10 Puerto Rico Flag Symbolism, Meaning, History, Facts, and Trivia

Flag of Puerto Rico Symbolism Facts & Meaning: History & Trivia

Puerto Rico Flag History

The “Grito de Lares” Flag, which was used throughout the 1868 revolution against Spanish control, is the origin of the Puerto Rican flag. It features a white cross, blue squares in the top corners, and red squares in the lower corners, as well as a white star in the upper left square. These colors represented optimism, purity, bloodshed in the name of freedom, and liberty.

While the “Grito de Lares” Flag symbolized Puerto Rican nationalism and the struggle for independence, it was never legally chosen as the national flag. The present flag was formally approved on July 25, 1952, when Puerto Rico became a commonwealth of the United States. It is made up of five horizontal stripes (red and white) and a blue triangle with a white star in the center of it, signifying Puerto Rican identity.

Puerto Rico First vs Present-Day Flag

The first flag associated with Puerto Rico, used during the Lares Revolution of 1868, featured a white cross dividing the flag into four squares. The upper left and right squares were blue, while the lower left and right squares were red. In the upper left blue square, there was a white star. This design symbolized the desire for Puerto Rican independence from Spanish colonial rule and is commonly known as the “Grito de Lares” flag.

The present-day flag of Puerto Rico, adopted in 1952, has five horizontal bands: three red and two white, which collectively represent various aspects. On the hoist side, there is a blue equilateral triangle with a white five-pointed star located within the blue triangle.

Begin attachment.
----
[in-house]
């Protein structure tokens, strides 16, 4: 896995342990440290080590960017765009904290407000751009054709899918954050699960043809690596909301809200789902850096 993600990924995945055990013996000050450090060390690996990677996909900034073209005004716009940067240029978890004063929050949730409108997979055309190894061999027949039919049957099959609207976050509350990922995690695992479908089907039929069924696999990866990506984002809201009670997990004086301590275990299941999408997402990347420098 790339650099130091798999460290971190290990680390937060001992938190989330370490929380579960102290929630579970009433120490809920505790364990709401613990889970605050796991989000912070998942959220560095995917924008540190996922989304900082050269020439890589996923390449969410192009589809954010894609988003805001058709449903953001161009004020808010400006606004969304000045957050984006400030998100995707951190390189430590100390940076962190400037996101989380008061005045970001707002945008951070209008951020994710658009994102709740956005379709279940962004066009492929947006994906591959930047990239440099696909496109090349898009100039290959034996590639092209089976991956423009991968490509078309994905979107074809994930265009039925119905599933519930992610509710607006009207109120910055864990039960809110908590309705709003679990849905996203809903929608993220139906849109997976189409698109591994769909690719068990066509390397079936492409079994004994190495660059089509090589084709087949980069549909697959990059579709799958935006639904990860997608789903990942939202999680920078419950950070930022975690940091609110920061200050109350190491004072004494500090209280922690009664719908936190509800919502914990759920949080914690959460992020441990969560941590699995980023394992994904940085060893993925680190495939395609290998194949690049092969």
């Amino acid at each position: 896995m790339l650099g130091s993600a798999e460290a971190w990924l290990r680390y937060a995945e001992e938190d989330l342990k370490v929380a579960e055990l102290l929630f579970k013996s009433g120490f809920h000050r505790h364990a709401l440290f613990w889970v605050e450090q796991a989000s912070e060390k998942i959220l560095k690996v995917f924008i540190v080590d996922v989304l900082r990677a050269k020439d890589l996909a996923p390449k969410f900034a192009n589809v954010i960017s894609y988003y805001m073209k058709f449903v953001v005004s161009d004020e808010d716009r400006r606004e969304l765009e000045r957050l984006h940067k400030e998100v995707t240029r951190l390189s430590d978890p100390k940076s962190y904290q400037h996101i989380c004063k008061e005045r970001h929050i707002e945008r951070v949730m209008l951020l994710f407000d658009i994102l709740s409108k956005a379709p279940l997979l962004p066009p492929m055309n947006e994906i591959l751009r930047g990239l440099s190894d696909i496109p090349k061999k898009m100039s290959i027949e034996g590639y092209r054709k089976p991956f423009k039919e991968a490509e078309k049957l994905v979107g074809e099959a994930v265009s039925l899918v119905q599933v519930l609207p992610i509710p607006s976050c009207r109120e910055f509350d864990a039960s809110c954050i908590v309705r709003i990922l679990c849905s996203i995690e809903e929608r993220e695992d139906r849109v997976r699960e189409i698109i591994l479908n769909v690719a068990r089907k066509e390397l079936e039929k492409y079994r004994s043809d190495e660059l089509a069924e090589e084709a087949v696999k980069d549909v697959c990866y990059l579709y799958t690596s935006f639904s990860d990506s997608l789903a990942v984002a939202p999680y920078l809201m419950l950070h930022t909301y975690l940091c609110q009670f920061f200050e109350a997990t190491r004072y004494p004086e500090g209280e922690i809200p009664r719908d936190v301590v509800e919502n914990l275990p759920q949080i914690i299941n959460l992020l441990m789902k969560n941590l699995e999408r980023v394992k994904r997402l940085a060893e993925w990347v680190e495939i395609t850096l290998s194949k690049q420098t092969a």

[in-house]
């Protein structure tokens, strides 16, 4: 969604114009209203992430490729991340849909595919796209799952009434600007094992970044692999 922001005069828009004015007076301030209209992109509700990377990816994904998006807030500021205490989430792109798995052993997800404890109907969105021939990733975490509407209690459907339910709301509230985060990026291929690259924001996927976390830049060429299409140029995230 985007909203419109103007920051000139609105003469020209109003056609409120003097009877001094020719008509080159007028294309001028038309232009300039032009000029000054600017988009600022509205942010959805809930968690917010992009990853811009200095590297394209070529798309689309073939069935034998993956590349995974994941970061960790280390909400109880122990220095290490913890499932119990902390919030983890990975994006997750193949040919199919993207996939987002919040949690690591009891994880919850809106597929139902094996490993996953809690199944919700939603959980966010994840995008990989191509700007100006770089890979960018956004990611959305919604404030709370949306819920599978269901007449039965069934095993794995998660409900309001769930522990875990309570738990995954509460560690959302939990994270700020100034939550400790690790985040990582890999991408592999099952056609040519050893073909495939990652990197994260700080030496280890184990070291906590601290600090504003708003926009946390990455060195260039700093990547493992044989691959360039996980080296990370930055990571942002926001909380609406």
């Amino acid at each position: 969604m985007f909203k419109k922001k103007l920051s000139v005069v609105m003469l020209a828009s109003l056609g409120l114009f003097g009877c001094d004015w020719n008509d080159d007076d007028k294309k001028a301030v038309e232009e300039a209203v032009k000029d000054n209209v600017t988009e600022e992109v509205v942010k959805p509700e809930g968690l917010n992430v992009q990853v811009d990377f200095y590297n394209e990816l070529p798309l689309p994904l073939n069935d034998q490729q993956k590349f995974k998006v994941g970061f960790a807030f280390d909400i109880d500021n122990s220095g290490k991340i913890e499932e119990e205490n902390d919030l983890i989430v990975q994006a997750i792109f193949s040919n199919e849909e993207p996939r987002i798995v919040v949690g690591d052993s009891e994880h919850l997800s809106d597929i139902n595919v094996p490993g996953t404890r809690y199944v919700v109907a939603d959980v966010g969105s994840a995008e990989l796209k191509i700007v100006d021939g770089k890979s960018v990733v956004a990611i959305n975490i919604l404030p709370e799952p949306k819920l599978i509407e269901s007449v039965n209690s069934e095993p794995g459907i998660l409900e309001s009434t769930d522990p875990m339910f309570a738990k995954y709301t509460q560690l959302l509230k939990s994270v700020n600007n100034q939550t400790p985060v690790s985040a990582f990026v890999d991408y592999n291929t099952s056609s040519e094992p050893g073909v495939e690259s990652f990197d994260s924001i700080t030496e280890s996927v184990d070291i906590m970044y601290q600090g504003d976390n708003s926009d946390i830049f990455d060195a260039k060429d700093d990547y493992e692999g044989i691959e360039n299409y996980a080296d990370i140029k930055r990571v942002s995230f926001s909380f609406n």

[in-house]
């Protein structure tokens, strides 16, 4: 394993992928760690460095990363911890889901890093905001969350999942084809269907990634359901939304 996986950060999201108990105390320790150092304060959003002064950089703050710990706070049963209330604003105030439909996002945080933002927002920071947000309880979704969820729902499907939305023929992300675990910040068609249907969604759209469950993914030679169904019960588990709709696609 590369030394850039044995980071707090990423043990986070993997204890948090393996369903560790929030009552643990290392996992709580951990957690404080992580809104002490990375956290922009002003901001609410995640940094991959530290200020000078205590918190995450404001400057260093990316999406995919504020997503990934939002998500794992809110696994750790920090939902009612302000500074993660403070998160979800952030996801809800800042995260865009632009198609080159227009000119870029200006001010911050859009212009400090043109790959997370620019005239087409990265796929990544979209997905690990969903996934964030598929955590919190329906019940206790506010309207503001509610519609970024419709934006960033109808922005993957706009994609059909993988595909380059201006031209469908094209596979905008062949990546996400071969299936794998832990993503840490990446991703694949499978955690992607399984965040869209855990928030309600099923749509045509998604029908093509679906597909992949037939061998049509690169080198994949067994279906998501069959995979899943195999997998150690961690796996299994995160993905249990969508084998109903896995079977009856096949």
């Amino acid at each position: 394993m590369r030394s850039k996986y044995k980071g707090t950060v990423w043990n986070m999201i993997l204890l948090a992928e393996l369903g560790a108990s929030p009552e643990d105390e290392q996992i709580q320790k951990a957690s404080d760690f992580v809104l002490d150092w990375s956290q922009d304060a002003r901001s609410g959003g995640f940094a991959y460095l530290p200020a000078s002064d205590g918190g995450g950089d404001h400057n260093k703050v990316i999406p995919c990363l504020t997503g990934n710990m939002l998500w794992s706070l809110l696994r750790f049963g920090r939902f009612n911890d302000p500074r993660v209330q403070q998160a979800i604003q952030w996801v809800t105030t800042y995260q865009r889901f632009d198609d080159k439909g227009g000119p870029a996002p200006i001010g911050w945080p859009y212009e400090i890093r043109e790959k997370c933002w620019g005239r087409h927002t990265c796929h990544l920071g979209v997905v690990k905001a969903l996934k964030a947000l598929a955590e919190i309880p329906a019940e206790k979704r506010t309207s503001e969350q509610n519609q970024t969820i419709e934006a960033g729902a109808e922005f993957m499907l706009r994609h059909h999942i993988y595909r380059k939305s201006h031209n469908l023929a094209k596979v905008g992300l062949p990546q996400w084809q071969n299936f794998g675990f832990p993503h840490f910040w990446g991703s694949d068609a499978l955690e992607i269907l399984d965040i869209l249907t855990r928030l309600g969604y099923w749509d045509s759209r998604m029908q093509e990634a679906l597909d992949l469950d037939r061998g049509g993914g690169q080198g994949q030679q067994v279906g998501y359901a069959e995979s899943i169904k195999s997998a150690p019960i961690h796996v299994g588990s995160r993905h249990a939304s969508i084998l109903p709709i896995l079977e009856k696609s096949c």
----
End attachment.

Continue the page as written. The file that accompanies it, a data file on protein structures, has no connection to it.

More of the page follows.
Designer of Puerto Rico Flag

Mariana “Brazos de Oro” Bracetti created the “Grito de Lares” flag, which represents Puerto Rico for the first time. Aspired to be the symbol of Puerto Rican freedom from Spanish colonial rule, the “Grito de Lares” flag symbolized this goal.

Antonio Vélez Alvarado created the current Puerto Rican flag, which was accepted in 1952. It was modeled after the Cuban flag, but with the colors reversed. However, the flag’s final design, featuring a blue triangle and white star, was determined through a collaborative effort by a committee of Puerto Rican leaders when Puerto Rico became a U.S. commonwealth in 1952. The flag has a complex history, including its use by Puerto Rican revolutionaries before the U.S. takeover in 1898 and its resurgence during the 1950 Puerto Rican Nationalist Party uprising.

Symbolic Meaning of Puerto Rico Flag Design

The Puerto Rican flag’s design, colors, and figures carry significant symbolic meanings:


  • Five equal horizontal red and white bars constitute the flag. The same width of these stripes is intended to represent the peaceful and balanced cohabitation of various components of Puerto Rico.


  • Red: The red stripes signify the price of autonomous government and the sacrifices made by those who struggled for Puerto Rico’s independence and liberty.